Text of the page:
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[Aug. 28th, 2015|06:14 pm]

An interesting hypothesis about what makes people's background seem impressive or not: the short version is, if you're unable to easily picture how someone accomplished something, it seems very impressive, as an orthogonal factor to how hard it actually was.

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[User Picture]From: platypuslord
2015-08-28 11:48 pm (UTC)
I agree.
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[User Picture]From: jcreed
2015-08-29 12:00 am (UTC)
Yeah, fair point. I think I like the article more for simply articulating a kind of impressiveness (which as your other comment points out, definitely can be/seem "forced") than convincing me it's the dominant factor. It also connects with some things I've read in the past about magic tricks, shrug.
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[User Picture]From: physics_dude
2015-09-02 06:15 pm (UTC)
I, personally, am not impressed by sports, but David clearly demonstrated leadership and grit which might translate to other areas. When you break down Steve's story, it doesn't clearly show much other than his maturity of priorities, as you call it. He certainly deserves credit for that much, but we don't know from this how much responsibility he actually had or how successful he was in Johannesburg.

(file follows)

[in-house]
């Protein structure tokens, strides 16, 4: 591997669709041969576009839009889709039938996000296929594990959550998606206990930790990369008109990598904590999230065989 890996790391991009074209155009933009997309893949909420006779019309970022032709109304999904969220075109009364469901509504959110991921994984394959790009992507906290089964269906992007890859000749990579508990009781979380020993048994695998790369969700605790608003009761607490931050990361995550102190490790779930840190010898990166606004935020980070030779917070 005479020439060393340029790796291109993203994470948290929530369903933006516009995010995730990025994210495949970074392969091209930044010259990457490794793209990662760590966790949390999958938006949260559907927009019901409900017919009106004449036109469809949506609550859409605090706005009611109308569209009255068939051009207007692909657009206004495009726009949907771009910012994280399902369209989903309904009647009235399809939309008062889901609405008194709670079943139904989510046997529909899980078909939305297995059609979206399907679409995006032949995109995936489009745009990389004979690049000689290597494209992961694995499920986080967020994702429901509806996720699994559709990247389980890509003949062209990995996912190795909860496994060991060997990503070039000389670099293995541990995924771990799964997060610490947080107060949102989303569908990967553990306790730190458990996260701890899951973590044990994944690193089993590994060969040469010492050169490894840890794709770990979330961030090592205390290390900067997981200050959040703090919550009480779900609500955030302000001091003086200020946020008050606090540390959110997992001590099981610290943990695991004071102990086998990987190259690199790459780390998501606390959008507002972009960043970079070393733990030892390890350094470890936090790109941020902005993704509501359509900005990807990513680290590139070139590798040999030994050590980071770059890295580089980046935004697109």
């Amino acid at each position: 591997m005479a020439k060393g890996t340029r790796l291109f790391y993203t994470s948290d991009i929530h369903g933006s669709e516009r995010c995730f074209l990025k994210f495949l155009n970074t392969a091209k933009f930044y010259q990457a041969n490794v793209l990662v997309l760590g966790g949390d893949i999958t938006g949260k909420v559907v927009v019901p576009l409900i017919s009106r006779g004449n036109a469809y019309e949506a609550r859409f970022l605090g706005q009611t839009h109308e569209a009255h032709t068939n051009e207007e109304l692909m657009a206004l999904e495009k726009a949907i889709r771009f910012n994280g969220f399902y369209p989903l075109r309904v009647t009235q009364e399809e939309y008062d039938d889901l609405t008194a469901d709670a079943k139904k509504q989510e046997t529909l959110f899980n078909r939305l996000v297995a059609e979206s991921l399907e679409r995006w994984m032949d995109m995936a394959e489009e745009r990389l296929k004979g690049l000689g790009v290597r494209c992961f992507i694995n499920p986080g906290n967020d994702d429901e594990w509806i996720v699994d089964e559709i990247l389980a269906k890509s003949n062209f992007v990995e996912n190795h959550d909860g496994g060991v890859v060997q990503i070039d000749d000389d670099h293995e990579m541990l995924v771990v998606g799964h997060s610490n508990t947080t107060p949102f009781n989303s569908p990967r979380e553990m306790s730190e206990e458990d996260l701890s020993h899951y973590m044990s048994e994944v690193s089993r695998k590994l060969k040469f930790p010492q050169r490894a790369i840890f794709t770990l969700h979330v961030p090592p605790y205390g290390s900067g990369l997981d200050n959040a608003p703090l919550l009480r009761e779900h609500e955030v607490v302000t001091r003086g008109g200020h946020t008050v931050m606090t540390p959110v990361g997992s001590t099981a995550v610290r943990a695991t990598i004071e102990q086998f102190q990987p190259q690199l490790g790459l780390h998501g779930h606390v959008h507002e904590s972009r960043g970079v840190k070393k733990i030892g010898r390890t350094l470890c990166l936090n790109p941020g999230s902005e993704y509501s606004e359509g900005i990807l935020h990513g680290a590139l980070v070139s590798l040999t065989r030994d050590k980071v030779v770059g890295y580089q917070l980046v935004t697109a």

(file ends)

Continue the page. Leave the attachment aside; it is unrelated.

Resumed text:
I think the important observation is this: "serendipitous occurrences developed, over time, into something inexplicable." It's fine to make a value judgment in favor of Steve, but it raises interesting questions. What if Steve had not stumbled into the UN? How do you identify a potential Steve? How also do you determine if a Steve was essential or simply in the right place at the right time, given your supposed failure of simulation?
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[User Picture]From: meshach
2015-08-29 05:56 pm (UTC)
That's really interesting. The flip side is that people have to be able to understand what you accomplished. I think valuing the outcome is important too as Chrisamphone says.

For example tanning an animal hide is seen as less impressive than making a pair of saddles even though the shoes take 20 minutes.
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